Four minutes before 10am on Friday morning, the Reuters news agency provided an update on the death toll in Haiti. At a minimum, the news agency said, 572 people had lost their lives as a result of Hurricane Matthew.
At almost precisely the same time, CNN was broadcasting live footage of the storm as it passed northwest along the coast of Florida, from where more than 2m people had fled. The winds were strong, the waves powerful and there was genuine concern about the potentially deadly impact of the storm surge.
But at that moment, the number of US fatalities as a result of the category four storm was zero. The Haitian death toll barely made a mention in the network’s rolling coverage.
Reuters said the death toll had reached 842, and was expected to rise further (AP)
Should we even still be surprised by any of this. Have we not grown cold and cynical. Do we not all know that the media values some lives more than others. Have we forgotten the anecdote from one British newsroom that “one dead in Putney equals ten dead in Paris equals one hundred dead in Turkey”, etc?
Haitians are no strangers to this global lack of concern. It is the poorest country in the Western Hemisphere, with an average per capita annual income of around $1,700. Educational and medical facilities are inadequate and overburdened. Corruption is rife. The primary ambition of many, if not most young people is to leave for somewhere else. Most are unable to.
The US, the regional power, has long interfered politically in Haiti. In 1991, the first democratically elected president, Jean Bertrand Aristide, was ousted in a coup backed by the CIA. He was returned, under a deal brokered by Bill Clinton, only to be forced into exile again in 2004, with this opponents once more receiving the backing of elements in Washington.
Ever since, Washington has played kingmaker to a succession of leaders, few who have done little to help the 10m people of the first country to be created by slaves who literally fought for their freedom.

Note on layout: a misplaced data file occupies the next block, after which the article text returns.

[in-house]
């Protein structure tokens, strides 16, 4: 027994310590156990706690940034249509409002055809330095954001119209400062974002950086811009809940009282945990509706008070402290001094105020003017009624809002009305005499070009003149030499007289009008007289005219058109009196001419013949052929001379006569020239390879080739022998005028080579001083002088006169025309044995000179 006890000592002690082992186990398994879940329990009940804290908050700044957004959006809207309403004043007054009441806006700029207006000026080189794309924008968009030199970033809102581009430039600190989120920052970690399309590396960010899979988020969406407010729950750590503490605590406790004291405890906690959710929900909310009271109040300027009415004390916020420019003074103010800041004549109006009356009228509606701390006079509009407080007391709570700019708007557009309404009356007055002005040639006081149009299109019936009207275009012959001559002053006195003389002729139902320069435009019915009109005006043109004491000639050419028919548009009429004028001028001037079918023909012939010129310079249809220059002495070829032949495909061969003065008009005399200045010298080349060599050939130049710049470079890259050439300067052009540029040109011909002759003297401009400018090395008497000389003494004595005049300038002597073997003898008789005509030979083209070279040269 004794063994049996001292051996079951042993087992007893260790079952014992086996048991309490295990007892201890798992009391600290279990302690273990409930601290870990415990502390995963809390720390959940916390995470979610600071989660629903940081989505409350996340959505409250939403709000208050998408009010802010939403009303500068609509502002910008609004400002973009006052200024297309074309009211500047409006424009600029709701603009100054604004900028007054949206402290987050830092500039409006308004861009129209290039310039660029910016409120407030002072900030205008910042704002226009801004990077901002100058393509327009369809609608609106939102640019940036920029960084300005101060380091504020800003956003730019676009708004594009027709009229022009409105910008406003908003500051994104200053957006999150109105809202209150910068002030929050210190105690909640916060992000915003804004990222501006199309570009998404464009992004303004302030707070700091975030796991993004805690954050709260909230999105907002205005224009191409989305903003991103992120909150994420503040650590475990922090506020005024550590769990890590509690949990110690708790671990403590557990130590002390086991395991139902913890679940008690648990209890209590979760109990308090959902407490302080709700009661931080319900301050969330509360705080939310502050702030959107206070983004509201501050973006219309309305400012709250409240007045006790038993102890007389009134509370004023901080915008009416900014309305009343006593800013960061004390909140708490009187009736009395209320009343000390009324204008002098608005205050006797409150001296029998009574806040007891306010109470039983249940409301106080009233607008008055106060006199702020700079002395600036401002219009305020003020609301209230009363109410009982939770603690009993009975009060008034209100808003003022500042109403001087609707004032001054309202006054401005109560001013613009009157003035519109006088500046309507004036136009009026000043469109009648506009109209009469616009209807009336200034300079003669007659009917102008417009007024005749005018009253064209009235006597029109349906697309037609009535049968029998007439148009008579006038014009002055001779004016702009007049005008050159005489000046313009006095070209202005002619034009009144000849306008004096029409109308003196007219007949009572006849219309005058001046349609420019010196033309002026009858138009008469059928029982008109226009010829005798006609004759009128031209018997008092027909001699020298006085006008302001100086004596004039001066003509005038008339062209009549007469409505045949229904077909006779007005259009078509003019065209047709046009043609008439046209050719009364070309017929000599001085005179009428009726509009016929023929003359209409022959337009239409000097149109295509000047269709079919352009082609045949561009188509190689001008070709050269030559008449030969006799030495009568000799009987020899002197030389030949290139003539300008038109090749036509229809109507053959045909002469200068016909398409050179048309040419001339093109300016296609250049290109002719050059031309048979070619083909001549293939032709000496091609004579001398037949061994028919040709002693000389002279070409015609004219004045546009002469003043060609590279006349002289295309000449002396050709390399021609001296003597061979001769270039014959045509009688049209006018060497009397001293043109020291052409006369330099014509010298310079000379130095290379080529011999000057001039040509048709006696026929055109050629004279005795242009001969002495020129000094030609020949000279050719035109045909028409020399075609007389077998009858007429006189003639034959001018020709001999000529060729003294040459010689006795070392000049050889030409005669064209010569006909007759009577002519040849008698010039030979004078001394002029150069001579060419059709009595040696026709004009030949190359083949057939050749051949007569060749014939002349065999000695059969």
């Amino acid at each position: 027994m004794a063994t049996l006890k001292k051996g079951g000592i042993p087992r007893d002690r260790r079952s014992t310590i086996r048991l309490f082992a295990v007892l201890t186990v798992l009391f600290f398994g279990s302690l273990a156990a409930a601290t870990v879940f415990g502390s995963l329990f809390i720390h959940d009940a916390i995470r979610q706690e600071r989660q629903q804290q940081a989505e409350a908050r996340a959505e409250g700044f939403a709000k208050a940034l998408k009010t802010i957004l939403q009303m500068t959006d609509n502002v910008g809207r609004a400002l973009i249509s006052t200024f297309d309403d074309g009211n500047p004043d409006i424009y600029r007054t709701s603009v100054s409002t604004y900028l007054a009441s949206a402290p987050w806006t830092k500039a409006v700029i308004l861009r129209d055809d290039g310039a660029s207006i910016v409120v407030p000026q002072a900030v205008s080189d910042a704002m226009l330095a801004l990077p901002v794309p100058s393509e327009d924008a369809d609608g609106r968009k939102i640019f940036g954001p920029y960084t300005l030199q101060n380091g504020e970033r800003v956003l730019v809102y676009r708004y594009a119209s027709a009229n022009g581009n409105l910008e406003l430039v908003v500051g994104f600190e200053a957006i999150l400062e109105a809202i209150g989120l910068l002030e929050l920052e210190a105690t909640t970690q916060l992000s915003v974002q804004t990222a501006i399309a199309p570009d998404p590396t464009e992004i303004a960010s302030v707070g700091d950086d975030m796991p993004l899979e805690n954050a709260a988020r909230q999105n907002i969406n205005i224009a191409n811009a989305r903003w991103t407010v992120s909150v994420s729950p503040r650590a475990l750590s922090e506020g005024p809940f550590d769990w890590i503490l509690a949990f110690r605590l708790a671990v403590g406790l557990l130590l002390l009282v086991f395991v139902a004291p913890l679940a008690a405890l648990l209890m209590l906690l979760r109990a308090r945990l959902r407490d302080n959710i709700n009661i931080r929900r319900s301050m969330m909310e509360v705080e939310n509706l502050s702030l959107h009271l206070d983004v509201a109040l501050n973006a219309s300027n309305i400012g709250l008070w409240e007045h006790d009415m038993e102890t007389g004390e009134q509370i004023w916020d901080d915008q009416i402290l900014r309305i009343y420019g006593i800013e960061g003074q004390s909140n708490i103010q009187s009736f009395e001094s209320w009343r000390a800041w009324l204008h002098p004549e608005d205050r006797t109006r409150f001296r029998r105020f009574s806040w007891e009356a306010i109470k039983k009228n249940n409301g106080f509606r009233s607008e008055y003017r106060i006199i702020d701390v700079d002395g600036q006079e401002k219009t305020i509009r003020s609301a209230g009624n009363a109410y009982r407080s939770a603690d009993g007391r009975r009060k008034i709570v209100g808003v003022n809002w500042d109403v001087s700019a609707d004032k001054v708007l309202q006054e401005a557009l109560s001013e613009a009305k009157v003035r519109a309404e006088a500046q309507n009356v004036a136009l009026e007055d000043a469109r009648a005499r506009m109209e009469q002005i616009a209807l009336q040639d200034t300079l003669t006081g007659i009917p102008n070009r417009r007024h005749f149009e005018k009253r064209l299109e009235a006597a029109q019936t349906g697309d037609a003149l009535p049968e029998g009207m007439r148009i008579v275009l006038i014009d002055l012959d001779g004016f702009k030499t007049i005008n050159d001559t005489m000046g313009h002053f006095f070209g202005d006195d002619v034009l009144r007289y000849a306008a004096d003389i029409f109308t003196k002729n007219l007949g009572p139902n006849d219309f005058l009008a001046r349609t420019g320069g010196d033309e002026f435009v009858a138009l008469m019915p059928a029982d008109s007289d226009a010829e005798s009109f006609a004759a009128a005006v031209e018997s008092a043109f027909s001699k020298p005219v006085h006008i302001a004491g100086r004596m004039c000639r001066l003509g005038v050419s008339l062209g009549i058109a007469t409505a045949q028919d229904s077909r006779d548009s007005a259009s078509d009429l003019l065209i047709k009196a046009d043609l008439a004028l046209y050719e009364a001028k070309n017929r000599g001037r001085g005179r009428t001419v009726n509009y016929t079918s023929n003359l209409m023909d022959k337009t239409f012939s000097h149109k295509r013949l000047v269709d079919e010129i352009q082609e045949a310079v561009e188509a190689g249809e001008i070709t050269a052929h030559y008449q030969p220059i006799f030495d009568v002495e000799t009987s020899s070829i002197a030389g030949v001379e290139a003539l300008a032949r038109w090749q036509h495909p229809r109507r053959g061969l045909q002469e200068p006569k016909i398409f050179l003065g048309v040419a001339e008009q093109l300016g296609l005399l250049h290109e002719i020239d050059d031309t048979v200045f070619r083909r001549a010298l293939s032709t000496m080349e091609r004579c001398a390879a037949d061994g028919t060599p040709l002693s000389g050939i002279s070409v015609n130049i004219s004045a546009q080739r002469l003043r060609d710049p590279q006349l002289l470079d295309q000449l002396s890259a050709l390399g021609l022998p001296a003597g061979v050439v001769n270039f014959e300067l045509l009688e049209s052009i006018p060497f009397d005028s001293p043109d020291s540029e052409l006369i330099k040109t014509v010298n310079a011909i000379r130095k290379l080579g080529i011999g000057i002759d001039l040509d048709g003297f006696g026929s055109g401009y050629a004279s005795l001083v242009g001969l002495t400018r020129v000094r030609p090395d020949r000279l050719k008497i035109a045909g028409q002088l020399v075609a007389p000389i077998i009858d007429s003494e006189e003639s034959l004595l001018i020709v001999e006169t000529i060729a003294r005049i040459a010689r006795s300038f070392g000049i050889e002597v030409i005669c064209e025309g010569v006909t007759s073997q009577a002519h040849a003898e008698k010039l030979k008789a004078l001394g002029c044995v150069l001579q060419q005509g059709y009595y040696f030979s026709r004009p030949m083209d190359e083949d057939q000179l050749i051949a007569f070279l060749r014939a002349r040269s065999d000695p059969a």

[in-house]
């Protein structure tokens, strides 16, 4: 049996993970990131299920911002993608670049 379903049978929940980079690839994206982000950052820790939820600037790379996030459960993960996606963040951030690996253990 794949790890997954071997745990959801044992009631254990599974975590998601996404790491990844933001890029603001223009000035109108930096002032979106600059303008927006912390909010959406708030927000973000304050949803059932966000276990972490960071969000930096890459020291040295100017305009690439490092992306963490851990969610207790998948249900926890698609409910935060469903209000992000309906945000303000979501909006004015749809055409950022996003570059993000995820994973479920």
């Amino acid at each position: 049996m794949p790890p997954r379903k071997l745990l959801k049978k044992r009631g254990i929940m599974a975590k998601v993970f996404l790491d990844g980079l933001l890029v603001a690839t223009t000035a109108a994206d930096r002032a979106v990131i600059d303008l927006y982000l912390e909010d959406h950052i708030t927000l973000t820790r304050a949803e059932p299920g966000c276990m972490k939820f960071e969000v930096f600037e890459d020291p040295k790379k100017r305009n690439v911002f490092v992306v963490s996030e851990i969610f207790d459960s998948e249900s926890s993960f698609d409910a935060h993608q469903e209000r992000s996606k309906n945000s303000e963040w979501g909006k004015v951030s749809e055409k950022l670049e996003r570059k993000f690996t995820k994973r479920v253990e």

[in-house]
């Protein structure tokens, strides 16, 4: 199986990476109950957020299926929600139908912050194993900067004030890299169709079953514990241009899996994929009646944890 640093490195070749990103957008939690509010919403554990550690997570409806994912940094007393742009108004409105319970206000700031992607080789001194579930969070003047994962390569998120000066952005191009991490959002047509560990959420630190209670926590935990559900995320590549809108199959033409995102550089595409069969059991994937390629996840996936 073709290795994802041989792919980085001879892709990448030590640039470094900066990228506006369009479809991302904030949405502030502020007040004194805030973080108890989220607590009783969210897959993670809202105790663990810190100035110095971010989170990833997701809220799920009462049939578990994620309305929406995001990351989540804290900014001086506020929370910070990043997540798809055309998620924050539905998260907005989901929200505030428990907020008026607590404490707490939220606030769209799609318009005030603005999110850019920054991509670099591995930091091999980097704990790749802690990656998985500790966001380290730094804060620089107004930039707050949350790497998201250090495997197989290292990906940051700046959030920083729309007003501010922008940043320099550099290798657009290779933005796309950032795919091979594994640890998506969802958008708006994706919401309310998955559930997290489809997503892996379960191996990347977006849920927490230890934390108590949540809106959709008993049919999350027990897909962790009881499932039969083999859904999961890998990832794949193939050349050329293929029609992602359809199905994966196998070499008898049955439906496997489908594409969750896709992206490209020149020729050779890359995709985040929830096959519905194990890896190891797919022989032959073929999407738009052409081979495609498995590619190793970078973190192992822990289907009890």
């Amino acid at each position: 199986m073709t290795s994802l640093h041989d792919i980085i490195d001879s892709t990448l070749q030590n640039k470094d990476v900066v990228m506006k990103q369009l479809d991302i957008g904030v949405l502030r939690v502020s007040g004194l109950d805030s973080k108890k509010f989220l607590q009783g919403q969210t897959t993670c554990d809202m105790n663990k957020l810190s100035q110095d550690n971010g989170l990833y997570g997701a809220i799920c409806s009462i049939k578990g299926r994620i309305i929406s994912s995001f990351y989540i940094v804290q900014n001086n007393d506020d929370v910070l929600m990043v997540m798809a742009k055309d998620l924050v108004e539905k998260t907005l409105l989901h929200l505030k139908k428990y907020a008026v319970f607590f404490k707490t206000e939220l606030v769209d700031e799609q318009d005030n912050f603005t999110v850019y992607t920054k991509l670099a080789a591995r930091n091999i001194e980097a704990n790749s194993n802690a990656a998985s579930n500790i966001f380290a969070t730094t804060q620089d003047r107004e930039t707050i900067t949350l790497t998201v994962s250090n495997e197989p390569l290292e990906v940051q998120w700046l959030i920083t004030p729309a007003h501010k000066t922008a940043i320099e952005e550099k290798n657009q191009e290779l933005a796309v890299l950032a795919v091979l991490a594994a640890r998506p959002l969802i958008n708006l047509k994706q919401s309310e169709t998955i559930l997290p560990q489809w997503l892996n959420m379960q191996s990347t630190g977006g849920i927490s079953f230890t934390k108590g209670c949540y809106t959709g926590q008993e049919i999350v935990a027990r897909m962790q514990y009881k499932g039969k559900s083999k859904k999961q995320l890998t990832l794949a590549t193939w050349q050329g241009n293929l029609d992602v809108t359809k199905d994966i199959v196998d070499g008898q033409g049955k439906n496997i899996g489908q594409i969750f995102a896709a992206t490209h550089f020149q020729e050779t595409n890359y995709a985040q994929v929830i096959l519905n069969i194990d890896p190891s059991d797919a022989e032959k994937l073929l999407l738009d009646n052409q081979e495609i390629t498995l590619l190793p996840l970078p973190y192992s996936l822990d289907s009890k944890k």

As the world witnessed when a powerful earthquake struck in 2010, killing at least 150,000 people, this nation – ill-equipped at the best of times – struggles to respond when disaster strikes.
(By contrast, in Cuba, where just a handful of people died, the central government has long become used to responding to such storms and ordering people into evacuation centres in good time.)
Reuters said information was trickling in from across Haiti, large parts of which had been cut off. At least 61,000 people were in emergency shelters, cellphone networks were down and roads were flooded by sea and river water. With aid slow to arrive, people were helping themselves.
“My house wasn’t destroyed, so I am receiving people, like it’s a temporary shelter,” said Bellony Amazan in the town of Cavaillon, where around a dozen people died. Ms Amazan said she had no food to give people.
Jacqueline Charles, the Caribbean Correspondent of the Miami Herald and who is based in Port-au-Prince, has been providing updates for her newspaper and via her Twitter feed.
“Today, there is nothing left in Pestel, it has become a desert,” mayor of Pestel who left at 2 am to get word out on the disaster. #Matthew
One resident of the town of Jeremie, 26-year-old Andre Moise told her: “We’ve lost everything – our animals, our harvest, our documents. All we have is the clothes you see on our backs, and the water from the coconuts.”
What makes the majority of the US media’s lack of interest all the more remarkable, is that Haiti is not a million miles away. Indeed, it sits just 800 miles to the south-east of Florida. A flight from Miami takes barely an hour-and-a-half.
Some time after 1.15pm on Friday, CNN turned to the efforts by officials in Georgia and South Carolina to evacuate people from those areas that were likely to be hit by floods. Officials deep expressed about the potential damage to the historic cities of Savannah and Charleston.
At about the same time, Reuters reported that the death toll in Haiti had reached to 842. It was expected to rise
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